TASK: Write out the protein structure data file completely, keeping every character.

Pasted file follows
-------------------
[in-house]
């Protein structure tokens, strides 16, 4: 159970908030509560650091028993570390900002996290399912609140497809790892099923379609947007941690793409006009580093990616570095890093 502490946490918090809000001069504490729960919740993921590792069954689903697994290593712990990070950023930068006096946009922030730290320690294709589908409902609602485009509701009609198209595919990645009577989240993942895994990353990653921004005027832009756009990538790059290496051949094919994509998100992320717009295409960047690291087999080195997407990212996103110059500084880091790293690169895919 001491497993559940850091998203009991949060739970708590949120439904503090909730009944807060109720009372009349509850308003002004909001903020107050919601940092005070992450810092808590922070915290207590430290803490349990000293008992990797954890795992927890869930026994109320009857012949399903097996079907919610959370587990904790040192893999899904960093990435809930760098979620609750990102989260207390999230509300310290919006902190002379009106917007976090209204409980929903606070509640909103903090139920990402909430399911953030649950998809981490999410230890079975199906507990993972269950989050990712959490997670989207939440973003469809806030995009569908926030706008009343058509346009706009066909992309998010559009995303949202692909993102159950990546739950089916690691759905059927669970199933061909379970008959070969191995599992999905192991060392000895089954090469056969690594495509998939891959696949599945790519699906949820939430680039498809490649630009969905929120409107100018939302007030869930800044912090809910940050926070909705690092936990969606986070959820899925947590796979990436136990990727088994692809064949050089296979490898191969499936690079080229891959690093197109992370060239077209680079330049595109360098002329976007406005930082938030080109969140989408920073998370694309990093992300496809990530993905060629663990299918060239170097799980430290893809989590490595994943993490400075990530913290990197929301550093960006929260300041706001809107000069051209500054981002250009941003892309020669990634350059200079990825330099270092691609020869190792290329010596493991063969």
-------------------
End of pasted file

[in-house]
């Protein structure tokens, strides 16, 4: 159970908030509560650091028993570390900002996290399912609140497809790892099923379609947007941690793409006009580093990616570095890093 502490946490918090809000001069504490729960919740993921590792069954689903697994290593712990990070950023930068006096946009922030730290320690294709589908409902609602485009509701009609198209595919990645009577989240993942895994990353990653921004005027832009756009990538790059290496051949094919994509998100992320717009295409960047690291087999080195997407990212996103110059500084880091790293690169895919 001491497993559940850091998203009991949060739970708590949120439904503090909730009944807060109720009372009349509850308003002004909001903020107050919601940092005070992450810092808590922070915290207590430290803490349990000293008992990797954890795992927890869930026994109320009857012949399903097996079907919610959370587990904790040192893999899904960093990435809930760098979620609750990102989260207390999230509300310290919006902190002379009106917007976090209204409980929903606070509640909103903090139920990402909430399911953030649950998809981490999410230890079975199906507990993972269950989050990712959490997670989207939440973003469809806030995009569908926030706008009343058509346009706009066909992309998010559009995303949202692909993102159950990546739950089916690691759905059927669970199933061909379970008959070969191995599992999905192991060392000895089954090469056969690594495509998939891959696949599945790519699906949820939430680039498809490649630009969905929120409107100018939302007030869930800044912090809910940050926070909705690092936990969606986070959820899925947590796979990436136990990727088994692809064949050089296979490898191969499936690079080229891959690093197109992370060239077209680079330049595109360098002329976007406005930082938030080109969140989408920073998370694309990093992300496809990530993905060629663990299918060239170097799980430290893809989590490595994943993490400075990530913290990197929301550093960006929260300041706001809107000069051209500054981002250009941003892309020669990634350059200079990825330099270092691609020869190792290329010596493991063969």